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Getting Technical with Cab Franc

Landscape view of Cab Fanc vineyard at Millbrook Winery with hills in background

Growing Cabernet Franc is a promising prospect for Hudson Valley growers and winemakers, especially if you understand the conditions under which it grows best. So, who better to help us understand the feasibility of Cab Franc than Peter Jentsch, Research Entomologist and Superintendent at the Hudson Valley Research Lab (HVRL) in Highland, NY. He’s one of four Cornell Cooperative Extension educators who work at the Highland facility, which includes a 20-acre research orchard and vineyard.

The HVRL—a non-profit farmer-owned corporation established in 1963—is dedicated to supporting research in the fruit and vegetable industries. While Peter’s staff has been growing grapes for eight years, they plan to focus in more closely on Cab Franc. Ultimately their research will enable all growers to achieve greater success.

In this issue, Talking Terroir gets a bit more technical, as Peter explains growing Cab Franc, and its promising potential as the signature grape of the Hudson Valley.

photo of Peter Jentsch, of the Hudson Valley Research Lab, kneeling in the lab's experimental vineyard
Peter Jentsch, Research Entomologist and Superintendent at the Hudson Valley Research Lab (HVRL) in Highland, NY.

Q: Peter, how is the Hudson Valley Research Lab involved in the Cab Franc grape’s future in the Hudson Valley?

A: In 2008, Senator Larkin provided us resources to develop the grape industry. We planted a one-acre vineyard with 27 varieties of grapes to get growers aware of what really grows best and makes the best wine in the Hudson Valley. We also set out temperature probes throughout the region to determine the best sites for different varieties.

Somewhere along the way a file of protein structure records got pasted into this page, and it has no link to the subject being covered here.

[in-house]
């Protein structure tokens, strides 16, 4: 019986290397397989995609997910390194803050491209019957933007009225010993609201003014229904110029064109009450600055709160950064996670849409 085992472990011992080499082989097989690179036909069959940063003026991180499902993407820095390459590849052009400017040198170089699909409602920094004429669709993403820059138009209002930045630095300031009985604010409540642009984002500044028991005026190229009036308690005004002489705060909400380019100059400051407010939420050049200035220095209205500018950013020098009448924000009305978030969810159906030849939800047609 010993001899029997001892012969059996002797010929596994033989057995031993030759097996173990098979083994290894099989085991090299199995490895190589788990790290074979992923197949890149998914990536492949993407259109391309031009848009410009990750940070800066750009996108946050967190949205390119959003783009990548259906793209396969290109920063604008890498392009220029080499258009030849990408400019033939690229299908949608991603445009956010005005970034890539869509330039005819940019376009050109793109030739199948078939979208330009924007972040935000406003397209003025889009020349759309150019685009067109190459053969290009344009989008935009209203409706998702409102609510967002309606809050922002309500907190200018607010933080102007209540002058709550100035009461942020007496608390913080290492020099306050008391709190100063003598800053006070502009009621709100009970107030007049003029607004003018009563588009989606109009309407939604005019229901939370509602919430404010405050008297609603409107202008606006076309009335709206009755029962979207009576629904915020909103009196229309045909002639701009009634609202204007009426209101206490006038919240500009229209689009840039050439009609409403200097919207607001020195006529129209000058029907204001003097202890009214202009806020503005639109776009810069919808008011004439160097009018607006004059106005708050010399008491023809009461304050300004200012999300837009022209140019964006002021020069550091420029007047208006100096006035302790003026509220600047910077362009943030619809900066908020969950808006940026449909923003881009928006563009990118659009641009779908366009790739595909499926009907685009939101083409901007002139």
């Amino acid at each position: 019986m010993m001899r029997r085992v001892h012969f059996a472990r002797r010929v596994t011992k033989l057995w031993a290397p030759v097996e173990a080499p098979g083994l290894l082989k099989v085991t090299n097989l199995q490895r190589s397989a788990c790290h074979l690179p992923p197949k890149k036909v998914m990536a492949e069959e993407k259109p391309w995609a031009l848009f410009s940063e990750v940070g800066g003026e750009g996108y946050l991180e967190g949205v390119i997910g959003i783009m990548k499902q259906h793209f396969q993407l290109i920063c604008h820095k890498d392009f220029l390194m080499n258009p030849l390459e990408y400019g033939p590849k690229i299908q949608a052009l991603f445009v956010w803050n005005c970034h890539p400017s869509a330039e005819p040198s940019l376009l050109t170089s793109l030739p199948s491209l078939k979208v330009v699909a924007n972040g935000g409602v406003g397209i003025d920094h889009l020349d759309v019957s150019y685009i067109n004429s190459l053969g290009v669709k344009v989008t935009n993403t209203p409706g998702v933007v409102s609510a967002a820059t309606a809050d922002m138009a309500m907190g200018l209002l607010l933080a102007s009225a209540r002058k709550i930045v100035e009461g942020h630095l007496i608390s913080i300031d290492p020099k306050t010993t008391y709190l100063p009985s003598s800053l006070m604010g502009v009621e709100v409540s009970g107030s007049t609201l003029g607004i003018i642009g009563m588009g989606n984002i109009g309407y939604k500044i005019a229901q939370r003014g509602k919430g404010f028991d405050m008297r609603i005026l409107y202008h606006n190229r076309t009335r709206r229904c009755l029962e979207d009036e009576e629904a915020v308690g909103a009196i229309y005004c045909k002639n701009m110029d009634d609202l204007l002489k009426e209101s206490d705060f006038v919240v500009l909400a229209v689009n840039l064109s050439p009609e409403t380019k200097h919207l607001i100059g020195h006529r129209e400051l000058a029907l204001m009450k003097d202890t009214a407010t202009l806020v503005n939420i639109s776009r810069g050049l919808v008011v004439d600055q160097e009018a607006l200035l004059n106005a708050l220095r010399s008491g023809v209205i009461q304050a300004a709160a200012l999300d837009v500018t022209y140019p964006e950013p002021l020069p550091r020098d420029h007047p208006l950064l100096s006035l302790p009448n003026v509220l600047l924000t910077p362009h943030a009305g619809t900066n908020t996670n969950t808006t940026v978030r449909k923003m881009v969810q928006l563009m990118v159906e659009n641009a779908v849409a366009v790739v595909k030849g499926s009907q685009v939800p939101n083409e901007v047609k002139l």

Now we’re putting together a proposal for the Signature Grape Project, so we can work with all the Cab Franc growers over the next three years to discern what goes into making the best wines at each particular site. We’ll be assessing soils, as well as the canopy, nutrients, management programs, the grapes at harvest, and various aspects of the juice prior to it going into wine.

We’re also going to be looking at different Cab Franc strains, as well as different root stock combinations with those strains. Some root stocks are more precocious and produce more foliage and larger clusters, some do really well in poor soils, some do well in well-drained soils. We’re looking for the ideal combo of root stock strain and Cab Franc strain to let the growers know how well they perform here and throughout the region.

Q: Why should Cab Franc grow well here? What aspects of the terroir make the conditions favorable?

A: Cab Franc has come up for a lot of different reasons. We can grow it really well here, and we can grow it better than any other part of the state because of the amount of sunlight and growing- degree days (GDD) we have. Cab Franc is well known as the most cold hardy V. vinifera variety. We have a cool wine region, and it’s really suited for that compared to varieties grown in California, Chile, and the Bordeaux region.

Heat accumulation during our growing season is close to 3,000 GDD, with a shorter growing season in the upper Hudson Valley (less than 180 days) and a longer season in the lower Hudson Valley (over 220 days). Higher heat accumulation and a longer growing season play important roles in proper fruit ripening, flower bud formation, and adequate cane maturation for good winter hardiness. This variety also grows vigorously regardless of the soil type.